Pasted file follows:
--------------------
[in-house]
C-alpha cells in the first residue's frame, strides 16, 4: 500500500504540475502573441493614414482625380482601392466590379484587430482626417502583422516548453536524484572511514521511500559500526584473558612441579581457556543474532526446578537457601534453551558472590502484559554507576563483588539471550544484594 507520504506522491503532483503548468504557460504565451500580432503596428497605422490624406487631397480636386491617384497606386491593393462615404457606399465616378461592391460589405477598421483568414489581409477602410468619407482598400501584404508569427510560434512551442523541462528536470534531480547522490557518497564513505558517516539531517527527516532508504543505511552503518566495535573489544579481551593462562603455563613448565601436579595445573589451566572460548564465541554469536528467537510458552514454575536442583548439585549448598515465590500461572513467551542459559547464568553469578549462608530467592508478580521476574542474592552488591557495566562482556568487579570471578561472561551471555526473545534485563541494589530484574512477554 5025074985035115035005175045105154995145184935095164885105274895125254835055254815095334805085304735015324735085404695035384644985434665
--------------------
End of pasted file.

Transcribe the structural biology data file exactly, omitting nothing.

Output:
[in-house]
C-alpha cells in the first residue's frame, strides 16, 4: 500500500504540475502573441493614414482625380482601392466590379484587430482626417502583422516548453536524484572511514521511500559500526584473558612441579581457556543474532526446578537457601534453551558472590502484559554507576563483588539471550544484594 507520504506522491503532483503548468504557460504565451500580432503596428497605422490624406487631397480636386491617384497606386491593393462615404457606399465616378461592391460589405477598421483568414489581409477602410468619407482598400501584404508569427510560434512551442523541462528536470534531480547522490557518497564513505558517516539531517527527516532508504543505511552503518566495535573489544579481551593462562603455563613448565601436579595445573589451566572460548564465541554469536528467537510458552514454575536442583548439585549448598515465590500461572513467551542459559547464568553469578549462608530467592508478580521476574542474592552488591557495566562482556568487579570471578561472561551471555526473545534485563541494589530484574512477554 5025074985035115035005175045105154995145184935095164885105274895125254835055254815095334805085304735015324735085404695035384644985434665